Hi Scott, thanks for commenting. I have read your article and I took the poor man’s way of testing my theory. When I read yours, unless I read the wrong chart (Piston types 2015.pdf), your choice of tapered piston was not the same as the flat piston in your comparison. What I mean by that is the hole size and the number of holes were different. That was the part I was trying to show because most racers would grab the same piston hole sizes with a different design and try them out. I could be wrong though.

    Based on what I read, I hope you do get some time you will be able to test same piston holes and size with the differences between tapered and flat.

    For those of you who want to read Scott’s work here is the link to the thread on RC Tech. It is definitely worth the time to read.
    http://www.rctech.net/forum/electric-off-road/865246-rc-shock-dyno-test-results.html

  3. Scott Fredrickson on

    I understand your logic, you are correct with your assumptions, as they were the same as mine initially. I should clarify my comment a little better.

    A piston with the same # of holes of the same diameter (e.g. 4 x 1.3mm) will not provide the same amount of damping if one piston is “tapered” and the other is “flat”. The tapered will provide less because, assuming the same thickness (center portion of piston), the taper will reduce the length of the holes, thus decreasing the damping drag. This is what you experienced with your test. It’s true, and accurate what you did, and your results show that.

    What I was more focused on comparing was how the “tapered” piston is marketed as a piston that provides a different rate of damping in one direction vs the other (compression vs rebound). I never saw any evidence that shows there is a difference…. just like the flat pistons show no difference between compression or rebound damping.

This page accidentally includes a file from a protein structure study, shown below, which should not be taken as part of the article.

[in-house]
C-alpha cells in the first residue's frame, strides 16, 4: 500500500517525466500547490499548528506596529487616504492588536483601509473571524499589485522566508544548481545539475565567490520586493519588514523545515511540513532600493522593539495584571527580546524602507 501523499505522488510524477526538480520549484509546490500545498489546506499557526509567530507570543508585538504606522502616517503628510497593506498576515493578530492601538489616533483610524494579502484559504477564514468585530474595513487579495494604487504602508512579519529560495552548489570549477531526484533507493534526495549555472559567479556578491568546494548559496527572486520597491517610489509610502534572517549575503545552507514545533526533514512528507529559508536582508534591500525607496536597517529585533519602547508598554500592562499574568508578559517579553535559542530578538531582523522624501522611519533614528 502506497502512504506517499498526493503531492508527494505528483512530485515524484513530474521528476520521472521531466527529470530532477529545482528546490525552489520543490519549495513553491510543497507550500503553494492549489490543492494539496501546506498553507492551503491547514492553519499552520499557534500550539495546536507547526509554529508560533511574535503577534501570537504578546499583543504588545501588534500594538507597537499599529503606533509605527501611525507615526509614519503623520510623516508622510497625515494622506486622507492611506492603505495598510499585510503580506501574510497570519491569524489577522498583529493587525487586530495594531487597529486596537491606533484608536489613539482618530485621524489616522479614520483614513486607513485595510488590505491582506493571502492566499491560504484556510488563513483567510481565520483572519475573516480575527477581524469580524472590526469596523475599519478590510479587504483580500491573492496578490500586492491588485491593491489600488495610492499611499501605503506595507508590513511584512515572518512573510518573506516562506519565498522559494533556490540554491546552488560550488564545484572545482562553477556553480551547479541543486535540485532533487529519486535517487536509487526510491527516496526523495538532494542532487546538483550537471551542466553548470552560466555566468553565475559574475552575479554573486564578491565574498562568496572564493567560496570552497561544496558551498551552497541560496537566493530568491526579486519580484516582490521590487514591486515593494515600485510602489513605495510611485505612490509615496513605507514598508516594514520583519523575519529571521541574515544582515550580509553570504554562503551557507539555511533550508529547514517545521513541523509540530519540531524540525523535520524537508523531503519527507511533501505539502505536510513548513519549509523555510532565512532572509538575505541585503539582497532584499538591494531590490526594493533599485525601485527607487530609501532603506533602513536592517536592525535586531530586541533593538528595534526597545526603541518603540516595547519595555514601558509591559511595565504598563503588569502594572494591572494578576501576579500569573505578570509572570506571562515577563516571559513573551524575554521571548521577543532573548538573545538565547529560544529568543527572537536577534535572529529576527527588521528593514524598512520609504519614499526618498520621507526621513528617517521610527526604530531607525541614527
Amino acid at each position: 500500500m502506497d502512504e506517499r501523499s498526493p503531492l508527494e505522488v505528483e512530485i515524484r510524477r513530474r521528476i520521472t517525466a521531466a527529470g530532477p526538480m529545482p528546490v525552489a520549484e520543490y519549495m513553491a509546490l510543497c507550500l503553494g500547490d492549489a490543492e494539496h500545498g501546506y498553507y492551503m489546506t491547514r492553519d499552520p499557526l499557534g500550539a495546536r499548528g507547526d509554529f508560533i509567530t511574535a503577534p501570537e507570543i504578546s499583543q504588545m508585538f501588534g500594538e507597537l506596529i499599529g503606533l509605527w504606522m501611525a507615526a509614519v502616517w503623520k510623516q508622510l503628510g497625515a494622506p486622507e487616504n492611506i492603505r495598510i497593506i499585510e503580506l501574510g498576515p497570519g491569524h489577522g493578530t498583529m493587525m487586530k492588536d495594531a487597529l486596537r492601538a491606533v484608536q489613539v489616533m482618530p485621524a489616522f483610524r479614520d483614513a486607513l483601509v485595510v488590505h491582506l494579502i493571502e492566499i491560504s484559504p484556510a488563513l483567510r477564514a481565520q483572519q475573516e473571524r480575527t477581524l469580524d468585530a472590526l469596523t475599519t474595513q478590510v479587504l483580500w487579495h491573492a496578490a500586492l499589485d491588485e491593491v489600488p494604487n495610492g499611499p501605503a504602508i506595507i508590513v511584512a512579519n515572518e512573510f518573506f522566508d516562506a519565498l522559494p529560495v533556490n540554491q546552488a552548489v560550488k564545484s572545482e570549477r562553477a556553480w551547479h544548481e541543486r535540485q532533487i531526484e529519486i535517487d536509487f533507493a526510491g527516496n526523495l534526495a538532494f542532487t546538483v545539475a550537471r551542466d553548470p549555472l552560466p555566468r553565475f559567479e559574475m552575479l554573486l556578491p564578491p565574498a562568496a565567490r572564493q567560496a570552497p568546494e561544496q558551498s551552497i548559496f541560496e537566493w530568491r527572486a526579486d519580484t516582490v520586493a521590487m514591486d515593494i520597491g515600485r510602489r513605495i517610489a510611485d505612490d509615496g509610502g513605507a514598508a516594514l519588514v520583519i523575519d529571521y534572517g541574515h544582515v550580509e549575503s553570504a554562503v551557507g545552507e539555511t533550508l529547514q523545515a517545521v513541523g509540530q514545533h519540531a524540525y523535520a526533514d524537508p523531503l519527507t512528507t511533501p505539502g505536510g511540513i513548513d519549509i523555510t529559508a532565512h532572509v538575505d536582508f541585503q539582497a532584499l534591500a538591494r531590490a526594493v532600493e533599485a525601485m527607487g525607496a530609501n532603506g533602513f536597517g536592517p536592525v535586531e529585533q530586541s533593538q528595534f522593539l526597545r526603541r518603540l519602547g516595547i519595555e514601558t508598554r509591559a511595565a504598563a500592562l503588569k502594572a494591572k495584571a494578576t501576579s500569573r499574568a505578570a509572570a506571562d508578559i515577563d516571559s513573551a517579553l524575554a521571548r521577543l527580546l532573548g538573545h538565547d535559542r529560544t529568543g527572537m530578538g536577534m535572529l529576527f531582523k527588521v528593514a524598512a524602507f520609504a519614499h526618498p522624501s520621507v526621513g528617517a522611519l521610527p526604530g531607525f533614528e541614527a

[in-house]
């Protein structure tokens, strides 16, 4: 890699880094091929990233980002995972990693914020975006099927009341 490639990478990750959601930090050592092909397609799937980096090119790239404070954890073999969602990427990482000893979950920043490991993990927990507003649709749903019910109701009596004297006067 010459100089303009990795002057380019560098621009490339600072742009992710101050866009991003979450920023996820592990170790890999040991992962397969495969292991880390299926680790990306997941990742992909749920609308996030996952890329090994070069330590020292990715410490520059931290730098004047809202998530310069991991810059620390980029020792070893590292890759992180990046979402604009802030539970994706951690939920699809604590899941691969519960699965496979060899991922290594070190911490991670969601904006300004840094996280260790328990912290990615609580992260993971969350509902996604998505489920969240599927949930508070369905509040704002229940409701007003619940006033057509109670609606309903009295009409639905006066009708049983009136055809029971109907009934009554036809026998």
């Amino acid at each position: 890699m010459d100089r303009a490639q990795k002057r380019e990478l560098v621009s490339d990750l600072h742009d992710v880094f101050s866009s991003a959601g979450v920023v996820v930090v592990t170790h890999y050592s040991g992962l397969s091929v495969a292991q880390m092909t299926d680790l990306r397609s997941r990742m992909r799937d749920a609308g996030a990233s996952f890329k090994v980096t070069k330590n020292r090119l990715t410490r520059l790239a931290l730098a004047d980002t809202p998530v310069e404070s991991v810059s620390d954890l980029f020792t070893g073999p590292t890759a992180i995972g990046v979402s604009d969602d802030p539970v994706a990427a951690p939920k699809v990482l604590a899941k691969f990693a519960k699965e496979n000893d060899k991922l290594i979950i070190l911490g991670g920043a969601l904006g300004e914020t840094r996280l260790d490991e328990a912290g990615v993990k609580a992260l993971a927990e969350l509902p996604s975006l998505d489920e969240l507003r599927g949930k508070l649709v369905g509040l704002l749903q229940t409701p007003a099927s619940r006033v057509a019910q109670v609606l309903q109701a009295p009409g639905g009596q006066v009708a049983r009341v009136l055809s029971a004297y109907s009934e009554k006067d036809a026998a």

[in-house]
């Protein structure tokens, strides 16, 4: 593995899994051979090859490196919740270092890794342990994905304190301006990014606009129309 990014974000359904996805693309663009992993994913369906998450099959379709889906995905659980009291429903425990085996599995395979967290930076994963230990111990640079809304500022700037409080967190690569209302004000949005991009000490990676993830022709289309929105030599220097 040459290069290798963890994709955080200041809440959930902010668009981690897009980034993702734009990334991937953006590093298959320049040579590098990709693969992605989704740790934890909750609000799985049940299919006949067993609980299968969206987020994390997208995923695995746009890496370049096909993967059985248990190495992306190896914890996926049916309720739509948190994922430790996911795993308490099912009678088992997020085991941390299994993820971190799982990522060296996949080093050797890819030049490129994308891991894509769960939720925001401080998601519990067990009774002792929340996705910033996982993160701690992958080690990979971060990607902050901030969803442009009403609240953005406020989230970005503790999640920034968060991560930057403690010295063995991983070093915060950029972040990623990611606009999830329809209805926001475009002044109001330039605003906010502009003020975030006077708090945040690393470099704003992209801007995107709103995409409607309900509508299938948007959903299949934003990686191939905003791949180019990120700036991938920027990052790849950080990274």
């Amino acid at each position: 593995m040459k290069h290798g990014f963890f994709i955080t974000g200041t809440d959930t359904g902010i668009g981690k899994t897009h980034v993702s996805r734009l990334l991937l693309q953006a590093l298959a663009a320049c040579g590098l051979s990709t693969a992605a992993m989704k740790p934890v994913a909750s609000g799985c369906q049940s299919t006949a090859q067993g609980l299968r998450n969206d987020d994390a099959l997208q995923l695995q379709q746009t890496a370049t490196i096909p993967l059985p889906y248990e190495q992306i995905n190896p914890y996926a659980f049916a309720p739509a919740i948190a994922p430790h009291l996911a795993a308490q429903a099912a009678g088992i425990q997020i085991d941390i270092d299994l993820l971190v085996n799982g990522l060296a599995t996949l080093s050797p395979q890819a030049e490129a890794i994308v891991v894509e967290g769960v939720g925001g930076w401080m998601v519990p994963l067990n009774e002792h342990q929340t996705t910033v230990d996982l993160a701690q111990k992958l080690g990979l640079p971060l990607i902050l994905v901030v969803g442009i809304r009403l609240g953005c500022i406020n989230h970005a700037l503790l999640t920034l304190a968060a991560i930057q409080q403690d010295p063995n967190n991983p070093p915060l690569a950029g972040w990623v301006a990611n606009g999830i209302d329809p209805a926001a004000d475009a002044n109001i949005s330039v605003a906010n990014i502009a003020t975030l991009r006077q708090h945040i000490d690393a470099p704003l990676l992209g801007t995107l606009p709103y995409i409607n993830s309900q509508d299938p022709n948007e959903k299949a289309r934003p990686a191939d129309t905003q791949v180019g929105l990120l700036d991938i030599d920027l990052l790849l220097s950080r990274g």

As I showed in the report, there are pistons available that do provide different compression vs rebound damping. But the tapered PISTON does not provide this (tapered holes, and valved pistons do.

    Time… does anyone have a coupon code to buy more of that?

  4. Hello,

    Thanks for this comparison test and discussion. I was curious to know how the needle acted when:
    1st video you – ‘rebounded’ the shock? was the rebound rate the same, since the rebound sides of both pistons were flat;
    Similarly in the 2nd video – what happened when you compressed the shocks?

    According to my thinking, in the above mentioned situations (which were not portrayed in the videos), the shocks should have been equal? If they were not equal, I then see Scott’s observations regarding hole depth is probably more accurate..

    Thanks in advance for your response to my queries..
    Cham 😉

  5. Kraig O'Brien on

    Hello Crixman, sorry for the late response as I was on vacation.

    What I found was hardly any difference between compression and rebound. The difference I did see I would have to chalk it up to the tolerance values in the tool since it really isn’t a precision instrument like Scott used during his testing.

  6. Guillaume Chane on

    Hello Scott,
    Impressive works 🙂

    For your study about the piston hole size and the number of holes (page 25 of RC ShockdynoTest), my personal study points out also on the piston thickness.
    Thin piston works as a diaphragm and thick piston gives more pressure loss through hole and more impact speed damping. In reality when your piston thickness is 2.5mm against a hole diameter of 1.2mm, that’s not negligible and the piston thickness must be take in account for the study.

    I also calculated theoretical reynolds number, for different pistons with multiple holes but the same flow area.
    Increasing the number of holes while maintaining the same flow area (ie multiple of small holes VS two big holes) while give you turbulent mode (reynolds number >2000) at smaller speed, giving you more pack.
    For exemple with the same flow area :
    low speed damping (3 holes piston 1.1mm ; 1.1mm ; 1.2mm) = low speed damping (2 holes piston 1.4mm ; 1.4mm) (note that holes don’t need to be all at the same diameter)
    but
    impact speed dampening(3 holes piston 1.1mm ; 1.1mm ; 1.2mm) > impact speed dampening(2 holes piston 1.4mm ; 1.4mm)

    Hole diameter plays a role as it’s use to calculate the hydraulic diameter for calculating the pressure loss

    To sum up :

    Impact speed depends on the thickness and the hole diameter
    Low speed dampening depend on the flow aera (ie hole diameter and number of hole)

    I made my theoretical study with Excel, and verify it in practice 🙂

    my two cent